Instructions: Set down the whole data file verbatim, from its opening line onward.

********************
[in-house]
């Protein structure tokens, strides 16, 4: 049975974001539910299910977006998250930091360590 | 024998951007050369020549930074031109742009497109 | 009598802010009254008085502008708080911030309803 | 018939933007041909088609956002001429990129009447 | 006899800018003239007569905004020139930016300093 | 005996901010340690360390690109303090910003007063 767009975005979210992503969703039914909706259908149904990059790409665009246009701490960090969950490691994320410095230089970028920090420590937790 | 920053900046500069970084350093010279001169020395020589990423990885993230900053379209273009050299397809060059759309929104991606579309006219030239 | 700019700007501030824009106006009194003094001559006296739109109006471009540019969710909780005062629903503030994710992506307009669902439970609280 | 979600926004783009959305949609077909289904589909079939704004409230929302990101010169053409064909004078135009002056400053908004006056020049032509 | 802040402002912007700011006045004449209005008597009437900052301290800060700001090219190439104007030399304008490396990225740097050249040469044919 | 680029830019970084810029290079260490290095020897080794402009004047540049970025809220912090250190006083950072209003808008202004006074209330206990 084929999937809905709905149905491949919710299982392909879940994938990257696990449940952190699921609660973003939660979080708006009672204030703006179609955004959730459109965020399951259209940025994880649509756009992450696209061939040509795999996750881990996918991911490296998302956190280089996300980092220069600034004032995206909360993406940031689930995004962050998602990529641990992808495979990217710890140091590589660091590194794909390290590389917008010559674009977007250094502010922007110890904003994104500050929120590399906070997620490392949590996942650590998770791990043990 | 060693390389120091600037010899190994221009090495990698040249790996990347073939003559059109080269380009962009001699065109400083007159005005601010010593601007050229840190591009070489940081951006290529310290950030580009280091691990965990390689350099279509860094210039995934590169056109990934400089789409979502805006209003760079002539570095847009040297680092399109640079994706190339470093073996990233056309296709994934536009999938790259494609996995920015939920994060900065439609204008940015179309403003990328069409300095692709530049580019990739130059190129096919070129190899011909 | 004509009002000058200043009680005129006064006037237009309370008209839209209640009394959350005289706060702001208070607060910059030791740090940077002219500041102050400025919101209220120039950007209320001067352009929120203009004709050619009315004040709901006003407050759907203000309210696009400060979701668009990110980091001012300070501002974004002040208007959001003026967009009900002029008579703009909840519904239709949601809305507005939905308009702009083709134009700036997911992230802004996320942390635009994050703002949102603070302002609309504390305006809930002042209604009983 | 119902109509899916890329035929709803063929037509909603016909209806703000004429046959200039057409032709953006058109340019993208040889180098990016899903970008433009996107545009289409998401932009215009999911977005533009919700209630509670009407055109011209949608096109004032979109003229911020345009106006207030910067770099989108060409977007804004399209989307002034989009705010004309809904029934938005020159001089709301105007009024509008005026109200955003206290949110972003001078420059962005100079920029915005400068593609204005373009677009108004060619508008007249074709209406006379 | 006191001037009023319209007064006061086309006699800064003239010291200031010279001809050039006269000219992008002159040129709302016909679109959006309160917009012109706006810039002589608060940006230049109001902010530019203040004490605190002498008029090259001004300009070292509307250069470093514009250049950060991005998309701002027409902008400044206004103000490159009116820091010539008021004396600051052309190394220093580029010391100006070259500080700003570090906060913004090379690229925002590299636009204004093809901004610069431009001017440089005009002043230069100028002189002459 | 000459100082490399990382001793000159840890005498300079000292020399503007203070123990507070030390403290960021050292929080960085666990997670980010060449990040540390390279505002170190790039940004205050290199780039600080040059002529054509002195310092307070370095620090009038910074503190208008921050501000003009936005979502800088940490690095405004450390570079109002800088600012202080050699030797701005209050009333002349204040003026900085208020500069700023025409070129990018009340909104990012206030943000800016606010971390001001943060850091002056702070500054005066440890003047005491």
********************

[in-house]
């Protein structure tokens, strides 16, 4: 049975974001539910299910977006998250930091360590 | 024998951007050369020549930074031109742009497109 | 009598802010009254008085502008708080911030309803 | 018939933007041909088609956002001429990129009447 | 006899800018003239007569905004020139930016300093 | 005996901010340690360390690109303090910003007063 767009975005979210992503969703039914909706259908149904990059790409665009246009701490960090969950490691994320410095230089970028920090420590937790 | 920053900046500069970084350093010279001169020395020589990423990885993230900053379209273009050299397809060059759309929104991606579309006219030239 | 700019700007501030824009106006009194003094001559006296739109109006471009540019969710909780005062629903503030994710992506307009669902439970609280 | 979600926004783009959305949609077909289904589909079939704004409230929302990101010169053409064909004078135009002056400053908004006056020049032509 | 802040402002912007700011006045004449209005008597009437900052301290800060700001090219190439104007030399304008490396990225740097050249040469044919 | 680029830019970084810029290079260490290095020897080794402009004047540049970025809220912090250190006083950072209003808008202004006074209330206990 084929999937809905709905149905491949919710299982392909879940994938990257696990449940952190699921609660973003939660979080708006009672204030703006179609955004959730459109965020399951259209940025994880649509756009992450696209061939040509795999996750881990996918991911490296998302956190280089996300980092220069600034004032995206909360993406940031689930995004962050998602990529641990992808495979990217710890140091590589660091590194794909390290590389917008010559674009977007250094502010922007110890904003994104500050929120590399906070997620490392949590996942650590998770791990043990 | 060693390389120091600037010899190994221009090495990698040249790996990347073939003559059109080269380009962009001699065109400083007159005005601010010593601007050229840190591009070489940081951006290529310290950030580009280091691990965990390689350099279509860094210039995934590169056109990934400089789409979502805006209003760079002539570095847009040297680092399109640079994706190339470093073996990233056309296709994934536009999938790259494609996995920015939920994060900065439609204008940015179309403003990328069409300095692709530049580019990739130059190129096919070129190899011909 | 004509009002000058200043009680005129006064006037237009309370008209839209209640009394959350005289706060702001208070607060910059030791740090940077002219500041102050400025919101209220120039950007209320001067352009929120203009004709050619009315004040709901006003407050759907203000309210696009400060979701668009990110980091001012300070501002974004002040208007959001003026967009009900002029008579703009909840519904239709949601809305507005939905308009702009083709134009700036997911992230802004996320942390635009994050703002949102603070302002609309504390305006809930002042209604009983 | 119902109509899916890329035929709803063929037509909603016909209806703000004429046959200039057409032709953006058109340019993208040889180098990016899903970008433009996107545009289409998401932009215009999911977005533009919700209630509670009407055109011209949608096109004032979109003229911020345009106006207030910067770099989108060409977007804004399209989307002034989009705010004309809904029934938005020159001089709301105007009024509008005026109200955003206290949110972003001078420059962005100079920029915005400068593609204005373009677009108004060619508008007249074709209406006379 | 006191001037009023319209007064006061086309006699800064003239010291200031010279001809050039006269000219992008002159040129709302016909679109959006309160917009012109706006810039002589608060940006230049109001902010530019203040004490605190002498008029090259001004300009070292509307250069470093514009250049950060991005998309701002027409902008400044206004103000490159009116820091010539008021004396600051052309190394220093580029010391100006070259500080700003570090906060913004090379690229925002590299636009204004093809901004610069431009001017440089005009002043230069100028002189002459 | 000459100082490399990382001793000159840890005498300079000292020399503007203070123990507070030390403290960021050292929080960085666990997670980010060449990040540390390279505002170190790039940004205050290199780039600080040059002529054509002195310092307070370095620090009038910074503190208008921050501000003009936005979502800088940490690095405004450390570079109002800088600012202080050699030797701005209050009333002349204040003026900085208020500069700023025409070129990018009340909104990012206030943000800016606010971390001001943060850091002056702070500054005066440890003047005491």